This course explores the interplay between energy security, environmental stewardship, and society acceptance. For this reason, it is important to understand the environmental consequences of energy policy choices (and vice versa) as well as the necessity of Community and societal buy-in if sustainability is to be realized. We explore this interplay in the range of policy approaches pursued in various countries, including the United Sates, Japan, China, and the European Union.
This course surveys the main theories of comparative politics and introduces the comparative method, a tool for explaining why and how broadly similar polities employ different approaches in seeking to solve common problems. Although we will examine a variety of issues in this course, we will focus intensively on the complex interplay of factors that produces cross-national variation in policy responses to the challenges of sustainable development, which is the theme of Georgia Tech’s current Quality Enhancement Plan.
This course introduces students to the history, theory and practice of international development. Students will examine the different meanings and objectives of global development, paying particular attention to economic growth, poverty alleviation, inequality reduction, capability enhancement, the defense of human rights and sustainability.
Today is the perfect time to learn about macroeconomics! Current media discussions are exceptionally pointed and centered on many macro-economic policy issues. They range from various paths of economic recovery from the negative impacts of COVID, taxation and inequities, costs vs. benefits of environmental protection, trade wars, technology-driven job destruction vs. creation, welfare debates and the list goes on.
The primary objective of this course is to study the interrelationship of race, medicine, and science drawing on various literatures such as history, sociology, and anthropology. The course rigorously examines the social, political, and cultural concept of race and its usefulness as an analytical category with a emphasis on American history.
The study of sociology is the study of society, and this introductory course teaches students to see that human communities are more than a collection of individuals, self-determined and self-directing. The course examines structural inequalities, cultural conditions, and social institutions that pattern and shape human behavior. First, students learn that the world around them is not "natural" but rather conditional, and human behavior is not "innate," but mutable through socialization.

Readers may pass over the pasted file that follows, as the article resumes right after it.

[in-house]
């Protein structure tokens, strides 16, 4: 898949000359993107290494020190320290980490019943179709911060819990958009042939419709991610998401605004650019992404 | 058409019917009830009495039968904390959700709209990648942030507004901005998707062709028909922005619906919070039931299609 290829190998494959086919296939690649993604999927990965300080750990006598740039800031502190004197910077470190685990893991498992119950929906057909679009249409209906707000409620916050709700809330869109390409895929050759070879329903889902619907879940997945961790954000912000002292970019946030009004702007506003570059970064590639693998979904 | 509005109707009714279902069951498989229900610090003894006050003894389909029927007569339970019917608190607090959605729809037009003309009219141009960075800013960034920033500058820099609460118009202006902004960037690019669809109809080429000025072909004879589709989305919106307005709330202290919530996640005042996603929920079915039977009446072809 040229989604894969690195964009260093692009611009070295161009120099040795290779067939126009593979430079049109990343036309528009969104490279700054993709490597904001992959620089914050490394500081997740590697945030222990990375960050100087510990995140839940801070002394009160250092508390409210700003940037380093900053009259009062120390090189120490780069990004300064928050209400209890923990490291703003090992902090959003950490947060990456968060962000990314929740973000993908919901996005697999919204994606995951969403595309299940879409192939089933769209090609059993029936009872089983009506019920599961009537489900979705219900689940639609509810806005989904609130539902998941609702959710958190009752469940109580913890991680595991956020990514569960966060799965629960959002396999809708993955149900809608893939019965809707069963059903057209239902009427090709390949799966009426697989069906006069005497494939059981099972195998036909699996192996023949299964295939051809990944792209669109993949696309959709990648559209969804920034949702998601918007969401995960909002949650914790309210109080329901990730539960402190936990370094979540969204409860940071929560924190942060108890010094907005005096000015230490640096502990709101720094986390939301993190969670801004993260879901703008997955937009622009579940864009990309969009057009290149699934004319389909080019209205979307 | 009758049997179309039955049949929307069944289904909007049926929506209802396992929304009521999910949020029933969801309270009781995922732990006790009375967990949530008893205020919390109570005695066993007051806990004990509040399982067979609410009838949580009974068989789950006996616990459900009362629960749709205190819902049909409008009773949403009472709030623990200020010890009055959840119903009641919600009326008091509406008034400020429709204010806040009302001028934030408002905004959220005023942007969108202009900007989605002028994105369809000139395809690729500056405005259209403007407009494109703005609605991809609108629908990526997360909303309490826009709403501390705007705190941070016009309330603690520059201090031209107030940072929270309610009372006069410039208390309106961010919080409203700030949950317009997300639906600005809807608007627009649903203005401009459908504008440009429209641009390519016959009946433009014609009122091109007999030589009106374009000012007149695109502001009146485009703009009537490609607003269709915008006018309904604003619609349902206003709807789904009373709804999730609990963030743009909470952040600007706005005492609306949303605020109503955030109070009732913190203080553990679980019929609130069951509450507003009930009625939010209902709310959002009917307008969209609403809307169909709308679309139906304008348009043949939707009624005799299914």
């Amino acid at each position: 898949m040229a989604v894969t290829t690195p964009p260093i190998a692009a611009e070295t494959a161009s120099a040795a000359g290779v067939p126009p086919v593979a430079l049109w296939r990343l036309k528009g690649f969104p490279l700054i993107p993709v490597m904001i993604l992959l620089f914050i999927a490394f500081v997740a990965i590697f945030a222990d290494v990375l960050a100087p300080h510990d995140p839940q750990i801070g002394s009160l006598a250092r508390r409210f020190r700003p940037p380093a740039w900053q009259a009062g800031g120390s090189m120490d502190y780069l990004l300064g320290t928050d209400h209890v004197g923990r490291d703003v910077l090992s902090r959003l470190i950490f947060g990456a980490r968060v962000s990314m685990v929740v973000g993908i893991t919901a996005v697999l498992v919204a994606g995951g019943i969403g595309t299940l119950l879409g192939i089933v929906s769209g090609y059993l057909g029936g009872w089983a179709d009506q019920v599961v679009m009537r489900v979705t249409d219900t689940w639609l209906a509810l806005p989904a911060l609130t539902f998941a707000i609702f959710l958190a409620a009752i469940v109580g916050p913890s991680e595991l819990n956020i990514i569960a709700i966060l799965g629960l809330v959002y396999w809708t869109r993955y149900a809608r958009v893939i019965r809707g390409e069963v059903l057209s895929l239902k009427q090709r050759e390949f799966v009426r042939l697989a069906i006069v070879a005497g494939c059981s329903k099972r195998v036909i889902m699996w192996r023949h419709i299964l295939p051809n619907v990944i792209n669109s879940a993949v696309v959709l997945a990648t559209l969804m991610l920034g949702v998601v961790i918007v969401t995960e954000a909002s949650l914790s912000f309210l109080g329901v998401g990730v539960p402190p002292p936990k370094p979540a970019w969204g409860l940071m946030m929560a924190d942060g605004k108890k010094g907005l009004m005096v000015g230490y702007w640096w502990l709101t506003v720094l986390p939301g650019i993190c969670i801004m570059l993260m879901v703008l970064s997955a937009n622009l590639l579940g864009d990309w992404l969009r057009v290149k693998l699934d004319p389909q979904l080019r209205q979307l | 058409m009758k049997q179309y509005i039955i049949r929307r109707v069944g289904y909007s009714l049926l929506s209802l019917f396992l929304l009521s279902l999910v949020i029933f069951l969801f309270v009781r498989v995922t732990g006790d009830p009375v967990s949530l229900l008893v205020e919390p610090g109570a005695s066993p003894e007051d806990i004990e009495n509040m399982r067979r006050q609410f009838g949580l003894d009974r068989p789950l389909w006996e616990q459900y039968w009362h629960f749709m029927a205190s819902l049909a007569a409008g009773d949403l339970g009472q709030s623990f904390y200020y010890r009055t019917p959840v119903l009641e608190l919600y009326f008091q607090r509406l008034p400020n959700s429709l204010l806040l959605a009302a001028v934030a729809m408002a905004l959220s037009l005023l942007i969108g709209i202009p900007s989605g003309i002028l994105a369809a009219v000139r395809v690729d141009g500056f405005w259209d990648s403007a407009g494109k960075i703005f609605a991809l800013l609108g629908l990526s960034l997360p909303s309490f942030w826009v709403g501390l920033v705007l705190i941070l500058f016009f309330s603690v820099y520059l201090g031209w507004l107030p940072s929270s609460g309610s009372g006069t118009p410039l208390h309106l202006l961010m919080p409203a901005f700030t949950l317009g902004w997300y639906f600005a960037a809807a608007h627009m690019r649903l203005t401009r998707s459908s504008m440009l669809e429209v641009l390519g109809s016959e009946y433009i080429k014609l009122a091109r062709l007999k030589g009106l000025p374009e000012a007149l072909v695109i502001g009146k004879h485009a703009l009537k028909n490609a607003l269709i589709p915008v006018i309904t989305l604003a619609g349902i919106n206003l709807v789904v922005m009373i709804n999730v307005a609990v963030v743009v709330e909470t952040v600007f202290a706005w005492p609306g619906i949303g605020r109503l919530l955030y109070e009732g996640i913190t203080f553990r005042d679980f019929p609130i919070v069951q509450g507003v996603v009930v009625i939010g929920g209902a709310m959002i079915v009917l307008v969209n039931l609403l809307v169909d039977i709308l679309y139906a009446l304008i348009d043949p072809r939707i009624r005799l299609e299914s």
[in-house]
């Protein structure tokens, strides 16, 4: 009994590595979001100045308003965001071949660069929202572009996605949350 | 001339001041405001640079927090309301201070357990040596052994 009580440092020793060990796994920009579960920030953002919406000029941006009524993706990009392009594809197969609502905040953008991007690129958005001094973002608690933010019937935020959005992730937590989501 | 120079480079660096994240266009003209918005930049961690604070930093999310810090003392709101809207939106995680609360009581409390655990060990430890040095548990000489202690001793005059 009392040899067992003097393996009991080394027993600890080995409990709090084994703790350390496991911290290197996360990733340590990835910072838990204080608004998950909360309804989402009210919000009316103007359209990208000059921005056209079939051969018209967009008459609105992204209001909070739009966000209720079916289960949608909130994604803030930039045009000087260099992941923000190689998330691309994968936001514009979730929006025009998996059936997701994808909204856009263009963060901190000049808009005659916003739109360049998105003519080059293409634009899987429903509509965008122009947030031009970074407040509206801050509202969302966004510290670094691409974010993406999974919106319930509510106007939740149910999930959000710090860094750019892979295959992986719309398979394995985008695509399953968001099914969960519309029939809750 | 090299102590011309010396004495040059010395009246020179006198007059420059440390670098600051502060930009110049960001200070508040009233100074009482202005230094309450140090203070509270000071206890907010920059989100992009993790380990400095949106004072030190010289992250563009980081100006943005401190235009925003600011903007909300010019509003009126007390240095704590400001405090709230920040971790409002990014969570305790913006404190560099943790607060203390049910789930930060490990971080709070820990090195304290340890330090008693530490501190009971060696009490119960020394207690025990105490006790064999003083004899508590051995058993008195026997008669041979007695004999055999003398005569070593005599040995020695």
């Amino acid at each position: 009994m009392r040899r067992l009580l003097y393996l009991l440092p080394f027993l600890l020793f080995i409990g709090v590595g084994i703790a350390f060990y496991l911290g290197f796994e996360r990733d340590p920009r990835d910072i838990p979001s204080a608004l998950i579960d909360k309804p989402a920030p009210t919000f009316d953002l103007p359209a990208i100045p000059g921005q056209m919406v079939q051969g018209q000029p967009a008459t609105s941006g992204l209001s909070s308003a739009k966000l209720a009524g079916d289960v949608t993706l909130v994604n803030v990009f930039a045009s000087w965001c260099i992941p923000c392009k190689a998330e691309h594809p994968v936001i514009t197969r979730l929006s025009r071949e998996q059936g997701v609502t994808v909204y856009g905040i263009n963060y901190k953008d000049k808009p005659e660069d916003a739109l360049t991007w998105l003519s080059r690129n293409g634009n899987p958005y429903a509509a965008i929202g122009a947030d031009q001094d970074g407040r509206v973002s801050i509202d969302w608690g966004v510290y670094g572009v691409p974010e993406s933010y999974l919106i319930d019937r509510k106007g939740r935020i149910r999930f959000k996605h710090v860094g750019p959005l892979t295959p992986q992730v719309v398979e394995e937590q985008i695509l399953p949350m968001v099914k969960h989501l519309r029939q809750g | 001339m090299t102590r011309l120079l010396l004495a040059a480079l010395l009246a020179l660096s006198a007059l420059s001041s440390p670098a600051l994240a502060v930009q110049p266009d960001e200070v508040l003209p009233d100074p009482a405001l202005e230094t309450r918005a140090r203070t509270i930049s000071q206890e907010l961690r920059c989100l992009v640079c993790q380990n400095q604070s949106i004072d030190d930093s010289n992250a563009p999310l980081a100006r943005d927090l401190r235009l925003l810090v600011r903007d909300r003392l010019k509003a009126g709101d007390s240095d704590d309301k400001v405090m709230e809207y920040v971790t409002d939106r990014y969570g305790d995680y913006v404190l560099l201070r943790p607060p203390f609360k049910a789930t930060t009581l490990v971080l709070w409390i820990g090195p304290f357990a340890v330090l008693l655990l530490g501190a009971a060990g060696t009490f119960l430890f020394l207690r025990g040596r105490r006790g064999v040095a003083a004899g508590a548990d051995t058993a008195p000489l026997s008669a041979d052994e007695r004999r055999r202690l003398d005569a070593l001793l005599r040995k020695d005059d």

This course surveys the complex ecological, economic, cultural, social, and political outcomes that have resulted from human interactions with the natural world, in the geographical region encompassing the United States.
In this course, we analyze how “ordinary people” challenge powerful segments of society through social movements, and thereby contribute to social change. This course addresses several basic questions: Why do social movements emerge when they do? Why do movements succeed at some times, but fail at other times? Who participates, and why? And, what are the consequences of social movements for society and individual participants?
Econ 4311 examine the activities and strategies of multinational corporations (MNCs), the role of global trade and investment regulations on the decisions of these firms, and their impact on communities and sustainability. We will better understand the impact of MNCs on communities, regions and nations by studying local global linkages, global supply chains and the role of corporate social responsibility. The group project will examine the impact of global pharmaceutical and agribusiness corporations on community health and sustainability.
Globalization in the Modern Era (HTS 3055) will examine the social, political and economic bases for the phenomenon frequently referred to as "globalization." The course will discuss competing theories regarding the rise of globalization, as well as the divergent consequences that this process has left in its wake in different communities around the world. While social, economic, political and environmental inequalities are built into some aspects of globalization, the phenomenon also offers new opportunities and alternatives for development and for resistance.